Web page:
Intel Has Over 500 AI Models Running Optimized On Core Ultra CPUs

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What is "an AI"? Put simply, the way we use the term "AI" these days is a little misleading. It primarily describes neural networks, functionally black boxes into which you stuff data and then out comes other data, munged in (hopefully) the way you want. Neural networks aren't programs, though; they're not executable. You can't just click on a checkpoint and run it like any other application. They rely on a variety of frameworks to get them set up and processing data.

Until relatively recently, most of these frameworks targeted NVIDIA's CUDA API and its GPU hardware. However, thanks to efforts from both the open source community as well as developers working for Intel, AMD, and other companies, a great many of these frameworks can be run on just about any hardware you want now. Indeed, that's the topic of a release that Intel just published titled "More Than 500 AI Models Run Optimized on Intel Core Ultra Processors."

The headline pretty much tells the story: there are hundreds of AI models ready to deploy with good performance on Intel's Core Ultra processors. These chips have AI processing acceleration in the form of specialized CPU instructions, a powerful integrated Arc GPU, and of course, a dedicated NPU, or neural processing unit. You can pretty much use any of these three parts of a Core Ultra processor, or a combination of them, to get solid performance for AI processing tasks, although which one you'll want to target depends on your exact needs and the AI model being employed.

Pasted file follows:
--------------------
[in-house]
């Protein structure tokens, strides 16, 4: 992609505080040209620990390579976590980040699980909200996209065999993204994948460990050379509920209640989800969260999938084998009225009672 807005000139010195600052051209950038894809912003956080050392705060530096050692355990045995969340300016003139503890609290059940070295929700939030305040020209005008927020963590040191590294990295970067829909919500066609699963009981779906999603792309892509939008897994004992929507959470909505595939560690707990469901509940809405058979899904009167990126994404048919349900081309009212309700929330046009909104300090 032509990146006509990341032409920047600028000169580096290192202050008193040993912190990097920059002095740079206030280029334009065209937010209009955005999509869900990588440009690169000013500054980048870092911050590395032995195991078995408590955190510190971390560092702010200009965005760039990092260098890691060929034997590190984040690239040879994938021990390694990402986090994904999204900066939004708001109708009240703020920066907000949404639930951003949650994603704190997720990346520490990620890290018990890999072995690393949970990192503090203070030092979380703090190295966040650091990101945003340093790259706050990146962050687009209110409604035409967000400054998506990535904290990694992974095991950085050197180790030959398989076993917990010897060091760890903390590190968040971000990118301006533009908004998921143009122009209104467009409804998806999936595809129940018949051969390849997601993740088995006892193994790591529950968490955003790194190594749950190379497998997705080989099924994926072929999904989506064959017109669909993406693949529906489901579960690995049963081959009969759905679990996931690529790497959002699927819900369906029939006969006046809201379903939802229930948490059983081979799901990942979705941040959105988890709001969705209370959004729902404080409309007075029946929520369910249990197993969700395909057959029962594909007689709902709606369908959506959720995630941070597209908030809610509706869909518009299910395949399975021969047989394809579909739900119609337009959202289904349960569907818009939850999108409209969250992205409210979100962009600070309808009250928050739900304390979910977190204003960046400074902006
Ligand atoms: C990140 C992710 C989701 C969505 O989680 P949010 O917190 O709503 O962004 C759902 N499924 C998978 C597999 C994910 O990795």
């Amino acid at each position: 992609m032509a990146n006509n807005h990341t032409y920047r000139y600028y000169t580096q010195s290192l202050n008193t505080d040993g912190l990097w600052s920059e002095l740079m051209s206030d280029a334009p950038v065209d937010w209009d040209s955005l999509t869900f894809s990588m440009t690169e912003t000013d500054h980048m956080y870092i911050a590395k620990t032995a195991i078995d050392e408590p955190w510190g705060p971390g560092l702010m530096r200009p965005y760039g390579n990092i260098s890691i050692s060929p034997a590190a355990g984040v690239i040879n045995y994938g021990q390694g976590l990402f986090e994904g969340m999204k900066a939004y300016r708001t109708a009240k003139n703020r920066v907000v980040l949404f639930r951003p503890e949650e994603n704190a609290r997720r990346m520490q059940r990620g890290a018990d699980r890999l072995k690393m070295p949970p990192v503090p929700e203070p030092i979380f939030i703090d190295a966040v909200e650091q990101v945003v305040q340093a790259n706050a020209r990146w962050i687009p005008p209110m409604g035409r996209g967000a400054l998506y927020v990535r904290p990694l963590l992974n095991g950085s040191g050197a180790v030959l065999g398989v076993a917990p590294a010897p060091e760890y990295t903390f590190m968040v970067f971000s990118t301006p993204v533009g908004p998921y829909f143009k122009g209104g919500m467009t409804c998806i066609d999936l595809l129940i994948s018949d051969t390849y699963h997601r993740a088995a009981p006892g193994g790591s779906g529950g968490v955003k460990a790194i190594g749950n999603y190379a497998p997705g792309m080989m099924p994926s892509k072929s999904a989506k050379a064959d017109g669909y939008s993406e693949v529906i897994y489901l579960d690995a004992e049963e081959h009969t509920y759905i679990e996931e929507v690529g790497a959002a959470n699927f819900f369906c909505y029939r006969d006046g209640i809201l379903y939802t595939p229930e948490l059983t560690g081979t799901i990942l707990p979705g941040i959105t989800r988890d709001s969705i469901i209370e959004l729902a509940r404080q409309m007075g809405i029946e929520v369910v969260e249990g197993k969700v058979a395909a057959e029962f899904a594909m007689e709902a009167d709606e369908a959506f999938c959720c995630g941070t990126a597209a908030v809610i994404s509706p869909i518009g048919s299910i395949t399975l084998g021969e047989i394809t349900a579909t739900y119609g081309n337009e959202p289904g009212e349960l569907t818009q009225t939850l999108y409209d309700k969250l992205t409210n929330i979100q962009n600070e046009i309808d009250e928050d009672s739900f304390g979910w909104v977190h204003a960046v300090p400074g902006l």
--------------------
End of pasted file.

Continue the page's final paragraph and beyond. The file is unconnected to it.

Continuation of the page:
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Intel says that its NPU offers massive AI advantages over its legacy CPUs.

Intel calls out OpenVINO, PyTorch, ONNX, and the Hugging Face model repository as valid targets for running AI on its hardware. Indeed, these four targets comprise the vast majority of locally-hosted AI available today. With support for even just these four—and there's more than that—you can host and run all sorts of AI models, including large language models, image diffusers and upscalers, object detection and computer vision, image classification, recommendation engines, and more.

Of course, Chipzilla has a lot more AI-capable hardware than just the Core Ultra processors, but the point is that you don't have to target discrete GPUs if you want to run AI on client systems. Intel wants to make sure the word is out: AI is democratized, and it can run just about anywhere you want at this point. Just make sure your target system has enough RAM, and you're probably good to go.